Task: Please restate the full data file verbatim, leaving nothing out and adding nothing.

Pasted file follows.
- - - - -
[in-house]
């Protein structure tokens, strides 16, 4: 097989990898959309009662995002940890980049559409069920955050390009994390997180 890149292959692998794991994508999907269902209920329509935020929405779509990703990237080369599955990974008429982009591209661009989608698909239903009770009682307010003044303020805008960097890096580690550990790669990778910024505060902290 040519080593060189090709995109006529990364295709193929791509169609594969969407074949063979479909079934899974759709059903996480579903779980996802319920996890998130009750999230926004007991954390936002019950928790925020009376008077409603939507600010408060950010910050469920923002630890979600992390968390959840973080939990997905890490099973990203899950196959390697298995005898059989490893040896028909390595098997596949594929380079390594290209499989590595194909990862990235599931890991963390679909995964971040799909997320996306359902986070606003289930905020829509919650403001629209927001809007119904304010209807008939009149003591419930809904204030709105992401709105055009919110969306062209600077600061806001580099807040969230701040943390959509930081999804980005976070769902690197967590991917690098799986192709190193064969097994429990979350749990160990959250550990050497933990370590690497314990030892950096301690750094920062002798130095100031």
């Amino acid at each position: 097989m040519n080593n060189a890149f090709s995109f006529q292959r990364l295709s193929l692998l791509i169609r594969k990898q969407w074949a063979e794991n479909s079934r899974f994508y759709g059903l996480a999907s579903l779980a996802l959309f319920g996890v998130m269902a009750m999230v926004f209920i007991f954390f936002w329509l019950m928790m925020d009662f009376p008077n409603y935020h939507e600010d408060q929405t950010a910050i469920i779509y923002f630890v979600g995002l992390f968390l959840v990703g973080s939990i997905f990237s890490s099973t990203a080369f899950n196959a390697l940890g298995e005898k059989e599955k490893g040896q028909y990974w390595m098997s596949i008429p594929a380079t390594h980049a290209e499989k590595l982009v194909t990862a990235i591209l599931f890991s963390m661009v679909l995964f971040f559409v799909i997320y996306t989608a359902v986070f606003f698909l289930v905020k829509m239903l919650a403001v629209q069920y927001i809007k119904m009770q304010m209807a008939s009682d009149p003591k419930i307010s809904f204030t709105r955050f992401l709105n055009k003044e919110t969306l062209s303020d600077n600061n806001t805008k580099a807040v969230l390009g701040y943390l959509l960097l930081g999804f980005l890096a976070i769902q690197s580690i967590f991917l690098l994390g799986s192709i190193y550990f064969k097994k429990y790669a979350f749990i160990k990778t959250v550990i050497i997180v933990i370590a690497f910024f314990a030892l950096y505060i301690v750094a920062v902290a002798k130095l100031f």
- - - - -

[in-house]
């Protein structure tokens, strides 16, 4: 097989990898959309009662995002940890980049559409069920955050390009994390997180 890149292959692998794991994508999907269902209920329509935020929405779509990703990237080369599955990974008429982009591209661009989608698909239903009770009682307010003044303020805008960097890096580690550990790669990778910024505060902290 040519080593060189090709995109006529990364295709193929791509169609594969969407074949063979479909079934899974759709059903996480579903779980996802319920996890998130009750999230926004007991954390936002019950928790925020009376008077409603939507600010408060950010910050469920923002630890979600992390968390959840973080939990997905890490099973990203899950196959390697298995005898059989490893040896028909390595098997596949594929380079390594290209499989590595194909990862990235599931890991963390679909995964971040799909997320996306359902986070606003289930905020829509919650403001629209927001809007119904304010209807008939009149003591419930809904204030709105992401709105055009919110969306062209600077600061806001580099807040969230701040943390959509930081999804980005976070769902690197967590991917690098799986192709190193064969097994429990979350749990160990959250550990050497933990370590690497314990030892950096301690750094920062002798130095100031």
């Amino acid at each position: 097989m040519n080593n060189a890149f090709s995109f006529q292959r990364l295709s193929l692998l791509i169609r594969k990898q969407w074949a063979e794991n479909s079934r899974f994508y759709g059903l996480a999907s579903l779980a996802l959309f319920g996890v998130m269902a009750m999230v926004f209920i007991f954390f936002w329509l019950m928790m925020d009662f009376p008077n409603y935020h939507e600010d408060q929405t950010a910050i469920i779509y923002f630890v979600g995002l992390f968390l959840v990703g973080s939990i997905f990237s890490s099973t990203a080369f899950n196959a390697l940890g298995e005898k059989e599955k490893g040896q028909y990974w390595m098997s596949i008429p594929a380079t390594h980049a290209e499989k590595l982009v194909t990862a990235i591209l599931f890991s963390m661009v679909l995964f971040f559409v799909i997320y996306t989608a359902v986070f606003f698909l289930v905020k829509m239903l919650a403001v629209q069920y927001i809007k119904m009770q304010m209807a008939s009682d009149p003591k419930i307010s809904f204030t709105r955050f992401l709105n055009k003044e919110t969306l062209s303020d600077n600061n806001t805008k580099a807040v969230l390009g701040y943390l959509l960097l930081g999804f980005l890096a976070i769902q690197s580690i967590f991917l690098l994390g799986s192709i190193y550990f064969k097994k429990y790669a979350f749990i160990k990778t959250v550990i050497i997180v933990i370590a690497f910024f314990a030892l950096y505060i301690v750094a920062v902290a002798k130095l100031f």